Things to come


Old 12-23-10, 08:51 PM
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Things to come

not quite a DIY theme, but what a vehicle!! will outperform and out-mile any car on the road:

Jaguar C-X75 Concept Car Revealed at the Paris Auto Show - News -
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Old 12-24-10, 05:06 AM
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Snazzy. Got your deposit down yet?
Old 12-24-10, 05:09 AM
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No need for windshield wipers. Wind flow design reminds me of the old Porsche 935 K5. If air hit it, it went over it, or in a hole, where it passed out the back. Owners of the K5 said the weirdest part of driving it was getting rubber in 4th gear.
Nice shot, I'll get my deposit up as soon as I pay for my work truck.
Old 12-24-10, 02:33 PM
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well, the interesting thing is, idea is very very old. 120 yrs or so:
The Lohner-Porsche Mixte Hybrid was the first hybrid vehicle developed in 1899 by Ferdinand Porsche. It was a series hybrid using wheel hub motors mounted in each wheel, and powered by electricity delivered from both batteries and a small generator. In concept and general layout, it presaged the Volvo ReCharge Concept, the Chevrolet Volt, the Opel Flextreme, and other modern series hybrids.
[edit] Development

At the age of 18, Ferdinand Porsche boarded a train in North Bohemia (now Czech Republic) headed for Vienna, and his first job with Jacob Lohner, a coachbuilder. Despite having no formal engineering education, Porsche quickly drafted up plans for an ambitious project, harnessing electric power. The car boasted a completely friction free drivetrain, due to the hub-mounted electric motors which negated the use of gears or driveshafts. Each internal-pole electric motor was capable of 2.5 hp (1.9 kW) to 3.5 hp (2.6 kW) peaking to 7 hp (5.2 kW) for short bursts.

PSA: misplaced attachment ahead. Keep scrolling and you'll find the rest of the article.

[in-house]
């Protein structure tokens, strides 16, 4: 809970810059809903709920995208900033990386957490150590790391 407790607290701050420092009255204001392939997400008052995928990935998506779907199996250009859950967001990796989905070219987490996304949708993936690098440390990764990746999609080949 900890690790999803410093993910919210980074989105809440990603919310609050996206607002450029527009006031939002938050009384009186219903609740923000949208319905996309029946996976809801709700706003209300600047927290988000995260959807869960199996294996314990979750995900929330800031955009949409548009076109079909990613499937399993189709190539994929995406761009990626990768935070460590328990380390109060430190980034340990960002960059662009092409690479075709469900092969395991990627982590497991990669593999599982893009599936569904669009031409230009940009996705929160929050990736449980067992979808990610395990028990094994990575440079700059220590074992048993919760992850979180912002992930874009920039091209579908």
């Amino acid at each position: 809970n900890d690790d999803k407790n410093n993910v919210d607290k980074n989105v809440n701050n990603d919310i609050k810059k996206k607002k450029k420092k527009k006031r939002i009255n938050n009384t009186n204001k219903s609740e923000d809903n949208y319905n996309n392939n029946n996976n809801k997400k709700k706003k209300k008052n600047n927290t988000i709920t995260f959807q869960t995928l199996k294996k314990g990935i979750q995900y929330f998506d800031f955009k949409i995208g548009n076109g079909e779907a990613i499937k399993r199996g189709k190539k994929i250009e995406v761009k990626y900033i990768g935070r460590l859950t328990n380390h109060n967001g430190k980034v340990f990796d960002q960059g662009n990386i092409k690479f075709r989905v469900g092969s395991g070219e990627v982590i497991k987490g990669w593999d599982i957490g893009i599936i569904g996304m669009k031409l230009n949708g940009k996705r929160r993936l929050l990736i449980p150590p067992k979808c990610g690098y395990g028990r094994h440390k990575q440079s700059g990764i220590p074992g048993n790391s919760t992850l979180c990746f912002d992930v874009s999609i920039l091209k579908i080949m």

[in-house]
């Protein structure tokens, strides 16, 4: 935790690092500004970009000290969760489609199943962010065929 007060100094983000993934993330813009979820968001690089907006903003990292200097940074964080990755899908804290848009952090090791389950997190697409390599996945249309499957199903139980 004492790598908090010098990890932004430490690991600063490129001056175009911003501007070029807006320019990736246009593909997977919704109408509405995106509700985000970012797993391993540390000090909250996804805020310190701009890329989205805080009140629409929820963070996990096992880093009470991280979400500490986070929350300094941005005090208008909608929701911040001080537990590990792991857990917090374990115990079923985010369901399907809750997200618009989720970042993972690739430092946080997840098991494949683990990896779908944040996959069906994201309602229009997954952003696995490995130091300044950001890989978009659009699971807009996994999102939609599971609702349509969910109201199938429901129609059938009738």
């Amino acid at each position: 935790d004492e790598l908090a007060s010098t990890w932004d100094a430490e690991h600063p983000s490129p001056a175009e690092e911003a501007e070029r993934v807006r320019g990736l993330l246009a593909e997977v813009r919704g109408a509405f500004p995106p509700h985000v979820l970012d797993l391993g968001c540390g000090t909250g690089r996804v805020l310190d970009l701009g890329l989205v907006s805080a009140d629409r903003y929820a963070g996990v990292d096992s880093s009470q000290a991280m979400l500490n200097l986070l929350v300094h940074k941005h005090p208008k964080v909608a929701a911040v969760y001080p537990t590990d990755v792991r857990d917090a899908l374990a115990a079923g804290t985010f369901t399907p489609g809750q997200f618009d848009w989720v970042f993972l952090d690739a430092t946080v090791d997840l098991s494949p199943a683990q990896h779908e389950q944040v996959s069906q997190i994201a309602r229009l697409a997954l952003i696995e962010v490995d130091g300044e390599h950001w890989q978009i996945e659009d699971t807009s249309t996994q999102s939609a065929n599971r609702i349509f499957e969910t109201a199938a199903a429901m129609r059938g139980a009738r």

The car created a press whirlwind, and news traveled as far as Britain, from where Lohner received their first order for an example. However, the car, ordered by a Luton dweller, was to be significantly different from the car shown at the Paris Expo. It had to be capable of running on petrol, as well as electricity, of carrying four passengers (the demonstrator was a two-seat, low slung type) and also had to be four-wheel drive. As a result, the final product was a monster ó it required 1.8 tonnes of batteries consisting of a forty-four cell 80 volt lead battery, and cost a massive 15,000 Austrian Crowns. However, the car was completed on time, and was delivered personally by Porsche. The buyer was so impressed that he purchased another, two-wheel drive example. While it had a form of battery, they were not charged from external sources so it was not a Plug-in Hybrid Electric Vehicle or PHEV.
At the same time, the Lohner company had broken the Austrian land speed record, with the car's top speed of 37 mph (60 km/h). With Porsche at the wheel, the car was victorious in a number of motorsport events, and by 1905, Porsche had won the Potting Prize as Austria's most outstanding automotive engineer. In 1906, Porsche was snapped up by Daimler-Benz as chief designer, and left Lohner coachworks for good. Jacob Lohner said, at the time: 'He is very young, but is a man with a big career before him. You will hear of him again.'
The Lohner-Porsche's design was studied during NASAís efforts to create the Apollo programís Lunar Rover, and many of its design principles were mirrored in the Roverís design. The series hybrid concept underpins many modern railway locomotives, and interest in series hybrid automobiles is growing rapidly.


so, Jag is not really doing anything new. Maybe small size turbines, but the principle idea is still the same. What I am hoping for is that the smaller brethren with pick on this idea and start making them hybrids with 2 or 4 wheel motors. Imagine TCH that I own now, but with 4 motor wheels, 90hp each, and small gas engine or something else, running generator. Will be a killer family sedan. Considering wheels can be separately controlled, one could corner amazingly, have full traction control, or even turn it 360 degrees on spot.

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